For the sake of illustration to folks who are not necessarily used to
thinking about what computers do at the machine code level, I'm interested
in collecting examples of single instructions for any CPU architecture that
are unusually prolific in one way or another. This request is highly
underconstrained, so I have to rely on peoples' good taste to determine
what counts as "interesting" here. Perhaps a whole lot of different kinds
of work or lots of different resources accessed is what I'm after. I expect
these kinds of "busy" instructions were more common in architectures that
are now less common, so perhaps this list is a good place to ask.
For example, if we're thinking "number of times an item is retrieved from
RAM", then any application of the x86 string instructions that could walk
over memory for a while perhaps aren't so interesting. By contrast, by my
count, the NS32000 series instruction "addw ext(4), ext(7)" requires at
least five separate noncontiguous retrievals just to fetch the arguments
into the ALU. (Note that I'm not differentiating between different sizes of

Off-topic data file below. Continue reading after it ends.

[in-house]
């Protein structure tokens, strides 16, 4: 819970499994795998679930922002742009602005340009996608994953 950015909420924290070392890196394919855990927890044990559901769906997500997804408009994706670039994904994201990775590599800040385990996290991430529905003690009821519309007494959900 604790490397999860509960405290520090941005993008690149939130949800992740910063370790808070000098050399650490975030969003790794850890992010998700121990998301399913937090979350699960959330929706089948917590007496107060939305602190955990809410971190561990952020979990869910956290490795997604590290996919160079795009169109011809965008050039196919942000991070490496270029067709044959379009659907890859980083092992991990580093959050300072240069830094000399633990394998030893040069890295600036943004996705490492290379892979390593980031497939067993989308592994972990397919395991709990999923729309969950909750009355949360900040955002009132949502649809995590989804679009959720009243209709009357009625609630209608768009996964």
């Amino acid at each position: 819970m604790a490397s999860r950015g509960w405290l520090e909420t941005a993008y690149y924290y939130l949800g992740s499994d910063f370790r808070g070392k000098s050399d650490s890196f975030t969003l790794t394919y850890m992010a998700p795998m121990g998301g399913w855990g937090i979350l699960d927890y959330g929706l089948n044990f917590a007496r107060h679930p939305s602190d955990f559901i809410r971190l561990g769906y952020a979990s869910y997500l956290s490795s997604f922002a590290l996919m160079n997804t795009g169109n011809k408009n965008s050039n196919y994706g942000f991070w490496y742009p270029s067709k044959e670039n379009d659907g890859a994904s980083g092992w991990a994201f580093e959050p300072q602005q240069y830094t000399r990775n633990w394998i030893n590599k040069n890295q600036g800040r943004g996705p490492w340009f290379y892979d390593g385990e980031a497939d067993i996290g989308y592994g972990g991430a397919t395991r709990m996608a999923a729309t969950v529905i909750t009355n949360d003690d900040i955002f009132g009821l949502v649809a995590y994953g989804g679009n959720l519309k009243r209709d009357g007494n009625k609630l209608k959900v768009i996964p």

data here: loading a 16-bit item and loading a 32-bit address both count as
a "retrieval" in this example.)
Instructions that are simply lengthy might be interesting, but not always:
long literals or lots of redundant prefixes on x86 aren't that impressive,
Number of registers read or modified might be good too, but just saving or
loading for the sake of subroutine calls (e.g. "movem.l r0-r7/a0-a6,-(sp)"
on the 68k) seems pretty pedestrian.
Other criteria may seem worthwhile; I trust peoples' judgement on this.
Although I don't know it well, I suspect VAX will place well in one way or
another. But to give an example of a candidate instruction that's prolific
in a way I find more noteworthy, I'll go back to the NS32k and offer
addw ext(4)+6[r1:w], ext(7)+12[r2:w]
which in order to get its arguments (I think) requires the five retrievals
already mentioned and adds two shifts and four additions to the bill. I
think this statement reads: "Add the r1'th word counting from 6 bytes past
the fourth address in the current module's link table to the r2'th word
counting from 12 bytes past the seventh address in the current module's
link table". That's a mouthful --- it takes a lot of work to describe what
that one line does! Maybe that's what I'm hoping to share with people.
I hope this is interesting to discuss,